It's a natural progression I suppose. First came the rebirth of cocktails in the 1990s. Soon to follow came the "mixologists", because obviously who would want a mere bartender mixing their drinks? Besides me, I mean. Now we have celebrity mixologists, because why should Food Network chefs have all the fun? And with celebrity, as we know all too well, comes freedom and license to create. Whether what they're creating needed to be created is debatable. Of course the same could be said for most of the consumer goods we're told we can't live without.
This all comes to mind because of this article I read in last weeks NYT. We've all heard of barrel aged bourbons. Now, taking it to its next logical step (this is where the "does it need to be created" part comes in), bartenders at trendy (read high $$) bars are now barrel aging whole cocktails. That negroni I dearly love, which I consider a perfect drink, apparently isn't good enough. The new alcohol alchemists behind the bar are throwing it and other drinks into small barrels and aging them for up to 3+ months. Supposedly this adds complexity and character as the ingredients oxidize (particularly vermouths and other botanicals). Not to be a closed minded old barfly, but please would you just give me a fresh, well-made drink. The old classics are classics for a reason. I really don't think a light will go on in some unknown darkened corner of my liver if I drink a 3 month old Manhattan. To me a classic case of just because you can do it doesn't mean you should. Thoughts?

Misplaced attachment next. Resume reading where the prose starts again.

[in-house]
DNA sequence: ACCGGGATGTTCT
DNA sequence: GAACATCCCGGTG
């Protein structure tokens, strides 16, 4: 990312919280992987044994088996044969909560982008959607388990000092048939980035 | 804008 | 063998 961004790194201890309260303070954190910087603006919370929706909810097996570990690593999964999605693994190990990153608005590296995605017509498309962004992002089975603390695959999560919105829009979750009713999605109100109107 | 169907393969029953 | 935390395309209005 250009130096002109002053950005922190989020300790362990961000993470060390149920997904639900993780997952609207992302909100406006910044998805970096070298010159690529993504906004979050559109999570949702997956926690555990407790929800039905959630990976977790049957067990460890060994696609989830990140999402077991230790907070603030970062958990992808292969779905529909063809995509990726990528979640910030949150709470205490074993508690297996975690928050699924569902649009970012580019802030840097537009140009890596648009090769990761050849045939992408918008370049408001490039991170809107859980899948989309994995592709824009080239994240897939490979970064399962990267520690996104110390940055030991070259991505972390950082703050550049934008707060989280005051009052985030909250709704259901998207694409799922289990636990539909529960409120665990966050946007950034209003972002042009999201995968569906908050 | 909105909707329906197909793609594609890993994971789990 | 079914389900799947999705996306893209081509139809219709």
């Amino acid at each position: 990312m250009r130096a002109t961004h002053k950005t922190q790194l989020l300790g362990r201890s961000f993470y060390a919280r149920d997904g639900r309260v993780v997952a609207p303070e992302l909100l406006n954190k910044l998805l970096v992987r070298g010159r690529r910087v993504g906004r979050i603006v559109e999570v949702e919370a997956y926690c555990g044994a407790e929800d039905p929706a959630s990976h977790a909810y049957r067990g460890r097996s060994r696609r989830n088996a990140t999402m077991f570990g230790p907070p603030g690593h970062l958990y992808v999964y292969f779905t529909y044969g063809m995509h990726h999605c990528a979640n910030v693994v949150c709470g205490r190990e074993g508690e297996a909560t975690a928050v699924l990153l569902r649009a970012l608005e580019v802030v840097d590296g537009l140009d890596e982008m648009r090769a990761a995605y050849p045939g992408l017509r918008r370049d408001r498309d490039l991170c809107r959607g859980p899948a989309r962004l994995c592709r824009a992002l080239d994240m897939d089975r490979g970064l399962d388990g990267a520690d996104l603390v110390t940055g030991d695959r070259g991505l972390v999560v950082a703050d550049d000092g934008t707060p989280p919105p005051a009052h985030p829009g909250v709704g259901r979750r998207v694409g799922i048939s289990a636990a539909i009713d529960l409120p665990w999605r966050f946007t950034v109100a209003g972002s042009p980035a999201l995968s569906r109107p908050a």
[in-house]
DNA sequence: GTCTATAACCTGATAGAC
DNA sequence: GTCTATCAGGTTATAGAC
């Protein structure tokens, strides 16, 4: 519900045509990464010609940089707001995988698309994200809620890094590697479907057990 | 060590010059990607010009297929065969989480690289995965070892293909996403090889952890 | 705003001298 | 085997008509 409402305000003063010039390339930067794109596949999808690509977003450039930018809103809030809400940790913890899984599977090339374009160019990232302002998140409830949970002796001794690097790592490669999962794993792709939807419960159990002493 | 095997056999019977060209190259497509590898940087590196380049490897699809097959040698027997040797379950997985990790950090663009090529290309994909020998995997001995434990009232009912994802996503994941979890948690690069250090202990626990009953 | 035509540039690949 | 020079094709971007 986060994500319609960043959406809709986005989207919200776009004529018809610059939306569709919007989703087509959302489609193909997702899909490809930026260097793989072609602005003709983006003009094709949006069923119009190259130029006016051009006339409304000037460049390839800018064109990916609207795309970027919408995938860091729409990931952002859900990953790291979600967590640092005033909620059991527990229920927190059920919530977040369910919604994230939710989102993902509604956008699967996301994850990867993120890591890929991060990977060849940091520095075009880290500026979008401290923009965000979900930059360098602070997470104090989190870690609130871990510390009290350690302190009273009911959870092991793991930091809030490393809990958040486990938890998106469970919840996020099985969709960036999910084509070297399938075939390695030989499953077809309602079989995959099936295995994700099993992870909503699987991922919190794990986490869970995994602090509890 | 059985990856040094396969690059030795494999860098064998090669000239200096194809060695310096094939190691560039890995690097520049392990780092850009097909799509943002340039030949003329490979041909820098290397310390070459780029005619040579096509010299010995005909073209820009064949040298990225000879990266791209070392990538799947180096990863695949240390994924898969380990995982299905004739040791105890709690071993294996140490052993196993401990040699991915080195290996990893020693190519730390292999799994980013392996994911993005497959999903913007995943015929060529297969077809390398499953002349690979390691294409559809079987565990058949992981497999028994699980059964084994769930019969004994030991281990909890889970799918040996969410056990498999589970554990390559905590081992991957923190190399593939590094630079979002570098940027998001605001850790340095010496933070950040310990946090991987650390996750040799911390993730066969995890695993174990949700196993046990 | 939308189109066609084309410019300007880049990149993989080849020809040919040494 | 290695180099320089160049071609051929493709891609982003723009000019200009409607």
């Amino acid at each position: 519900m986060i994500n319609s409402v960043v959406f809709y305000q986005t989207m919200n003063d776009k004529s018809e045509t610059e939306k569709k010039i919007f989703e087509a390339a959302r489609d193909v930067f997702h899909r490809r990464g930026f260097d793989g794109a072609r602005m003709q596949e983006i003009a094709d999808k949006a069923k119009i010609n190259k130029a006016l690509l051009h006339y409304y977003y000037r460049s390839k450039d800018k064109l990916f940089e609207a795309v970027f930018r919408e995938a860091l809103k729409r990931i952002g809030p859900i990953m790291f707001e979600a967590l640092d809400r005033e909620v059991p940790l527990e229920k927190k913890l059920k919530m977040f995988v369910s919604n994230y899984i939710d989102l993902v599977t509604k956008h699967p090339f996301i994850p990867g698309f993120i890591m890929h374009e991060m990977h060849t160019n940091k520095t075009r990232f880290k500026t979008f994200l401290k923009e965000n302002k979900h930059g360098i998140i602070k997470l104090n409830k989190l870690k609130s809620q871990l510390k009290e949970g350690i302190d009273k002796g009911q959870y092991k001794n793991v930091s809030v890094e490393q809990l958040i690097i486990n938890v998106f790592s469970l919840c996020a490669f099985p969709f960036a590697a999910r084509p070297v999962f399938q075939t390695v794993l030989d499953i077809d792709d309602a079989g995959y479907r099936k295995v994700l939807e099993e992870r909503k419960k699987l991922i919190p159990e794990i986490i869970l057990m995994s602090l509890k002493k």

accompanying photo of Clyde Common bartender Jeffrey Morganthaler from the NY Times